Foo Fighters founder Dave Grohl has referred to The Struts as “the best opening band we’ve ever had,” which is high praise from the guy who has been keeping the heart of rock ‘n’ roll pumping since the mainstream essentially gave up back around the turn of the millennium.
The fiery quartet from Derbyshire, England has two albums under its belt and are throwing it back to a time when Slade, The Sweet, and T. Rex were in heavy rotation. You might think that doing so is a thankless task given the amount of plastic pop and meandering trap music that is being celebrated these days, but The Struts remain committed to the cause.
I spoke with frontman Luke Spiller regarding the band’s latest release, “Young & Dangerous,” and how they plan to give Buffalo fans the greatest rock ‘n’ roll show they’ve ever seen. With Canadian up-and-comers The Glorious Sons sharing the bill, their date at Canalside on July 25 should be the best $5 you’ll spend all summer.
MNOD: After experiencing success with the first album, how did the creative process for “Young and Dangerous” change?
Spiller: The first record was lovely. It was very casual and quite enjoyable. It didn’t feel like work. “Young & Dangerous” was super stressful at times, because most of it was written during our time off in between extensive touring. It was a complete mindfuck, but I’m super proud of what we made and the work of everyone involved.
MNOD: Do you feel as if the band reached another level on this album?
Spiller: It’s kinda hard to judge records against one another, because I feel like each album represents a particular moment in time. The songs track where we were at in our lives and career. I was definitely more excited this time, though. We had been working on these songs for quite a while and we were excited to get them out there to the people.
MNOD: Who were some of your greatest influences as a younger musician?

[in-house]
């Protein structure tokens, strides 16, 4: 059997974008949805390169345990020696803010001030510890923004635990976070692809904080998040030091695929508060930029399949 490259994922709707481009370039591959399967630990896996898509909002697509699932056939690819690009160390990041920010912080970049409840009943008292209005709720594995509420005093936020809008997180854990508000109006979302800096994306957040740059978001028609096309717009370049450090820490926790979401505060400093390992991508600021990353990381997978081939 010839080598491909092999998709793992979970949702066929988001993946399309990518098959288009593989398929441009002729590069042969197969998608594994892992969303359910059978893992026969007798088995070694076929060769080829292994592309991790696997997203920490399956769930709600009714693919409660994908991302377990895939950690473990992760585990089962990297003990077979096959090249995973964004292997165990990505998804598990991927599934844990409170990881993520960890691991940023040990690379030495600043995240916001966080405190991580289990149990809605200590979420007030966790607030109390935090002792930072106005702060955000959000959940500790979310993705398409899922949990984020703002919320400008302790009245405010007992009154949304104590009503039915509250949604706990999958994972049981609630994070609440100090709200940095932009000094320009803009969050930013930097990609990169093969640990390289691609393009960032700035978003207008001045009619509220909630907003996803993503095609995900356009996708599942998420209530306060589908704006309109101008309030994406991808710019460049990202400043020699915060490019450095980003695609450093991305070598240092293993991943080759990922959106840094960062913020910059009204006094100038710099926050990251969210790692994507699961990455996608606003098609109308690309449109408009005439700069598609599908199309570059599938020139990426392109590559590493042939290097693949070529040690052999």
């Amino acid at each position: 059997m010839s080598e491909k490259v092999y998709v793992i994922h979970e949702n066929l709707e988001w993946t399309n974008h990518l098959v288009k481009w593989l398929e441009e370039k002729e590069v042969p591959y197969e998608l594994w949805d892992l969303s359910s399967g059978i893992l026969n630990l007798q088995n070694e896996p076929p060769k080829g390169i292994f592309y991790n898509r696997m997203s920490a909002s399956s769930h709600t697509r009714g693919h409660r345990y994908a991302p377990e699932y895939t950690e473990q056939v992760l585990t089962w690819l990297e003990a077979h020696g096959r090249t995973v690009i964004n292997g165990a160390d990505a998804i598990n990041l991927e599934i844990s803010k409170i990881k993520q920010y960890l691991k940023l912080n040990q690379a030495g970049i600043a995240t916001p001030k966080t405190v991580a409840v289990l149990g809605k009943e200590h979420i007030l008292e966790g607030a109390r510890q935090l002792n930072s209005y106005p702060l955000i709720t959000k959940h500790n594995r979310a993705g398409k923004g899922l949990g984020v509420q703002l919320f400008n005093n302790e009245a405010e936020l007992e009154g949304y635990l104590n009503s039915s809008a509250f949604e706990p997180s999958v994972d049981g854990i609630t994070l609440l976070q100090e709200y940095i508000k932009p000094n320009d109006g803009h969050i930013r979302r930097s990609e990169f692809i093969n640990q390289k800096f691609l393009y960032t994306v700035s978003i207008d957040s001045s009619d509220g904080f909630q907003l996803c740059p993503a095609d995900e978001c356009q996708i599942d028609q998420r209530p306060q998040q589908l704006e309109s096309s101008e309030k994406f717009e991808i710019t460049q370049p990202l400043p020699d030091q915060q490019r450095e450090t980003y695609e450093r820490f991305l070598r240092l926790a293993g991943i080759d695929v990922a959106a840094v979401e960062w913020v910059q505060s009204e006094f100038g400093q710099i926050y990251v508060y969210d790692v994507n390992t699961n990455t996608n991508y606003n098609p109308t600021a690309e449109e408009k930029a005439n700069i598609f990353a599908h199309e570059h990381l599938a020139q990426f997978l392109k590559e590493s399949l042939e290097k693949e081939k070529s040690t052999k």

Spiller: I grew up adoring Michael Jackson, which led me to Motown, James Brown, and eventually more rock-based music. Queen, AC/DC, the Stones, The Darkness. I was obsessed with Led Zeppelin when I was younger, as well. Those bands planted the musical seed that has stayed with me ever since.
MNOD: Now that you’ve gotten a healthy dose of touring in America, what are some differences you’ve noticed between here and England?
Spiller: America is another fucking planet. Your parking lots are like the size of a whole town in England. One thing I’ve noticed is that Americans love to talk. They love to fucking chit chat. They’ll strike up a conversation with a total stranger without hesitation. That’s actually something I miss when I’m back in England, because I’ll take an Uber and be disappointed when the driver doesn’t ask where I’m from or if I’m in a band. In terms of audiences, we’re blessed to have a fanbase that loves what we do and is into our particular style of music, so the fans aren’t really that different here. Of course, our touring in America is still relatively small compared to England, so any overall comparisons aren’t super accurate given how one-sided they are.
MNOD: You’ve been covering “Dancing in the Street” during your recent shows. Where did the idea for that cover come from?
Spiller: That’s a random one. We were approached by Dodge about doing a version of the song for a car commercial and decided to do it. We had been listening to the Van Halen version, but I’m not a fan of that cover so much. I prefer the original, so our version is an interesting hybrid of each. It was actually forgotten about for a while until Dodge told us they loved it and said they were going to use it in a commercial to be shown throughout America. It’s something we never expected, but it’s exciting.
MNOD: “Body Talks” features a collaboration with Kesha that may not have been expected by fans. How did that come about?
Spiller: We met her at a college show that we were playing and we just started chatting. She’s a rock ‘n’ roll chick at heart, so it was easy to see her fitting in with us. We were thinking about who would work on the song and she was the first person who came to mind. We were super lucky, because we flew to LA and knocked the vocals out while having a lot of laughs. It was very genuine.
MNOD: Because of how de-emphasized rock music has become in 2019, do you ever feel as if the band is struggling against a changing tide?
Spiller: We’ve never been deterred. I actually like it that rock is kind of in a mainstream slumber, because that means that there aren’t too many others doing what we do. We can set the bar. I’ve always felt that if you’re writing and playing with passion, then people can’t ignore you. We do what we love and it doesn’t matter what the outside trends are.
MNOD: What can fans expect when you play Canalside?
Spiller: The greatest rock ‘n’ roll show on Earth is what the fans in Buffalo can expect.
The Struts play Canalside on July 25 with The Glorious Sons.
“Young and Dangerous” is available now wherever music is disseminated, but do us all a favor and pay for a physical copy.